The Blue Jays were bewildered.
Alexander allowed one run over seven innings, setting the Tigers up for a 4-1 win in extra innings. The top four batters in Toronto’s lineup — Bo Bichette, Marcus Semien, Vladimir Guerrero Jr. and Teoscar Hernandez — combined for one hit and four strikeouts in 12 at-bats.
That was just one of many times Alexander stepped up for the Tigers when they needed him. He earned a spot in the starting rotation July 17 due to injuries and exceeded expectations the rest of the way.
“I don’t think surprised is the right word,” Tigers manager AJ Hinch said Oct. 1. “I think I’ve been happy with it because he’s been asked to do a variety of things. He’s been able to do it. In his mind, he’s always been a starter. I think that’s helped him get his edge.
“He’s always conditioned himself to be able to throw a lot of pitches, but when you look up there and he’s throwing 100 innings in a variety of roles, that’s pretty impressive and certainly a guy who needs a little bit more attention on his contribution this season.”
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The Tigers relied on Alexander as a starter more than ever in his three-year MLB career, spanning 68 games and 25 starts. This season, the left-hander posted a 3.81 ERA with 28 walks and 87 strikeouts in 106⅓ innings over 41 games (15 starts).
As a starter, Alexander had a 3.38 ERA, 18 walks and 52 strikeouts in 66⅔ innings. He recorded a 4.54 ERA in 26 games as a reliever.
“Now I know I can be a successful starter,” Alexander said Oct. 3, after throwing six innings of one-run ball in the Tigers’ season finale against the Chicago White Sox. “I know that I can be successful out of the bullpen, as well. I think I’ve proven that I can be a starter. As far as the future, I guess that’ll be up to AJ on what we decide to do.”
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Alexander made eight starts in 2019 and two starts in 2020, producing an 8.10 ERA in those 10 opportunities. Those numbers suggested he didn’t deserve a spot in the starting rotation coming out of spring training, despite a 3.46 ERA in the exhibitions (almost exclusively in relief). He fit the initial plans as a versatile and multi-inning reliever, so that’s what the Tigers asked him to do.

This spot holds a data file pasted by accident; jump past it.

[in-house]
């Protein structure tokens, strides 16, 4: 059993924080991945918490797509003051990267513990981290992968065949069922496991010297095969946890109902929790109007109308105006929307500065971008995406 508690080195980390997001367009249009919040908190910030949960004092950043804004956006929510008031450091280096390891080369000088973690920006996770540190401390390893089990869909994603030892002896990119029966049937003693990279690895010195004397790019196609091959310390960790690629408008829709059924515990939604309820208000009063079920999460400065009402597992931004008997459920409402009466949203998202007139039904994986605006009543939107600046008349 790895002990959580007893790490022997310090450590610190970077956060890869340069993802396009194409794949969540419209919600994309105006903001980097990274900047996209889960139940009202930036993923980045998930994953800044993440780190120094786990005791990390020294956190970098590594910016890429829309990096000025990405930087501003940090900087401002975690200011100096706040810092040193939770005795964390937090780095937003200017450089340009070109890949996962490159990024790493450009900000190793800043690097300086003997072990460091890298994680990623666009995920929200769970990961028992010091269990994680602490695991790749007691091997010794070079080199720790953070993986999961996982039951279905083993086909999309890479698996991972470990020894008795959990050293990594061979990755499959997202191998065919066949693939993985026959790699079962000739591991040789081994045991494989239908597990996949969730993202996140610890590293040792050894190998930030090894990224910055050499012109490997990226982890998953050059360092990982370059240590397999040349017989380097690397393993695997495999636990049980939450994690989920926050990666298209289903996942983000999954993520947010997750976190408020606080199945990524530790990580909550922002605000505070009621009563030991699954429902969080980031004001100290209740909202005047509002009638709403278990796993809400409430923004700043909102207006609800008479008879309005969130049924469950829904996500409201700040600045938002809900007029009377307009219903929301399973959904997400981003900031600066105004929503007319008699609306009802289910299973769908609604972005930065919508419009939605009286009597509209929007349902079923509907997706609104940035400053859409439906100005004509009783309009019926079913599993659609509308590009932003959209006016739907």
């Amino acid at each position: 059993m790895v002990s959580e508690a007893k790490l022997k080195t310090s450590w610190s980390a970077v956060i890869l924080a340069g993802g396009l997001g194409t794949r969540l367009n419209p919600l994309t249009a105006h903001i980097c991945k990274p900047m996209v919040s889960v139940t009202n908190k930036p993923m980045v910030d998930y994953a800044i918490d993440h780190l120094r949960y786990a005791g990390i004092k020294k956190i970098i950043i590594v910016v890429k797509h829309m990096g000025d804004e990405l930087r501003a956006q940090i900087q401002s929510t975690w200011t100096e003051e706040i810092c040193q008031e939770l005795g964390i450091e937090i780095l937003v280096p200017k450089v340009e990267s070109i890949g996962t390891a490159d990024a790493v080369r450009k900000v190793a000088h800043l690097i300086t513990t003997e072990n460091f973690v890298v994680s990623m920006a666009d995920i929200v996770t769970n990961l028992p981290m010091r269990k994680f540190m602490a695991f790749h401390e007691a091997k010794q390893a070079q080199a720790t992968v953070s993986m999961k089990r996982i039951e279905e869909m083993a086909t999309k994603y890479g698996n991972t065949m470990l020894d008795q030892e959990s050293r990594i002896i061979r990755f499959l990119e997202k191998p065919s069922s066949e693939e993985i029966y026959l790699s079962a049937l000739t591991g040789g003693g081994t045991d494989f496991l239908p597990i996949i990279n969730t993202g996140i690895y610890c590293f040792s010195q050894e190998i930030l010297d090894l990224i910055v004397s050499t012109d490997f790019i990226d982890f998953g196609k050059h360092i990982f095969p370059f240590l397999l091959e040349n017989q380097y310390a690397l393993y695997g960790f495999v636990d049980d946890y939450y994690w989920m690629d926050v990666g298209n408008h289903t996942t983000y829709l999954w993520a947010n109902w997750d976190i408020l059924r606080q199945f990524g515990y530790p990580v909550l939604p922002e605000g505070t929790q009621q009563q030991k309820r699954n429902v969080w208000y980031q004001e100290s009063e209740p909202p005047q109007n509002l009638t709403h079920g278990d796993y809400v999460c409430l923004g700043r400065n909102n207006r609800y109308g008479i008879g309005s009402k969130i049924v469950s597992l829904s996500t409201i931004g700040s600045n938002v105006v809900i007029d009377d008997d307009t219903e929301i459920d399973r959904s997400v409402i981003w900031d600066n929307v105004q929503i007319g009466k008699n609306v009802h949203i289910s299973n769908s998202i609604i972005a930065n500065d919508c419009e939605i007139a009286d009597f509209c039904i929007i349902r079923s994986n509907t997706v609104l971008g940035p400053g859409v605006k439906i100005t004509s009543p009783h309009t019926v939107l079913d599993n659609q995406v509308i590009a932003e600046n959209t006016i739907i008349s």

But the plans changed.
“The first couple starts I had in ’19 didn’t go so well, and I’ve been in the bullpen since then,” Alexander said. “I’m excited that I got the opportunity this year to be a starter, and I’m happy that I threw well enough to hopefully be a starter again next year.”
Injuries to starting pitchers Spencer Turnbull (Tommy John surgery) and Matthew Boyd (flexor tendon surgery) shook up the rotation, so they leaned on Alexander and 32-year-old veteran Wily Peralta to fill in. Likewise, innings limitations for rookies Casey Mize and Tarik Skubal taxed the bullpen heavily on their days to start, meaning extended outings from the other starters were key.
Needing length from Alexander, the 27-year-old obliged. He capped his season with back-to-back six-inning performances, giving up one run in each contest against the Minnesota Twins (Sept. 28) and the White Sox (Oct. 3) at Guaranteed Rate Field.
In those games, Alexander registered a 1.50 ERA, .190 opponent batting average, three walks and 10 strikeouts. He logged a 2.56 ERA, 11 walks and 26 strikeouts in seven games (six starts) in September.
He also showcased his adaptability by starting against the same teams in short order. For example, Alexander made back-to-back starts against Cleveland on Aug. 7 and Aug. 13. He then made back-to-back starts against the Blue Jays on Aug. 20 and Aug. 28, followed by consecutive starts against the Tampa Bay Rays on Sept. 10 and Sept. 16. He wrapped up the season facing the White Sox in two of his final three starts.
“He’s fearless,” Hinch said Oct. 3. “You need a little bit of that as a starter. When you’re going to face some guys multiple ways, you have to get creative. You can’t shy away from the strike zone. If you dance around the strike zone as a starter, you end up in a lot of trouble at this level.”
Alexander has been with the Tigers for three years, but the second-round pick (No. 65 overall) out of TCU in 2015 has often gone unnoticed. This year, he threw 65.6% first-pitch strikes, along with firing 50.8% of his pitches in the strike zone. Those results helped offset what he lacks in fastball velocity, averaging just 90 mph.
As for 2022? Alexander might not end up in the starting rotation out of spring training, simply because of his versatility in a bullpen role. But if the Tigers need him to start games, he won’t shy away from the task.
After all, Alexander just proved he’s capable of doing so.
“He needed the opportunity,” Hinch said. “He hasn’t been given the opportunity to get 10, 12, 15 starts in his career. He’s always been that spot-start guy. He’s very reliable, no matter what. You feel as a manager you can do whatever you want with him, and he’s going to take it and run with it. Hats off to him for getting over 100 innings, and they were quality innings. That matters.”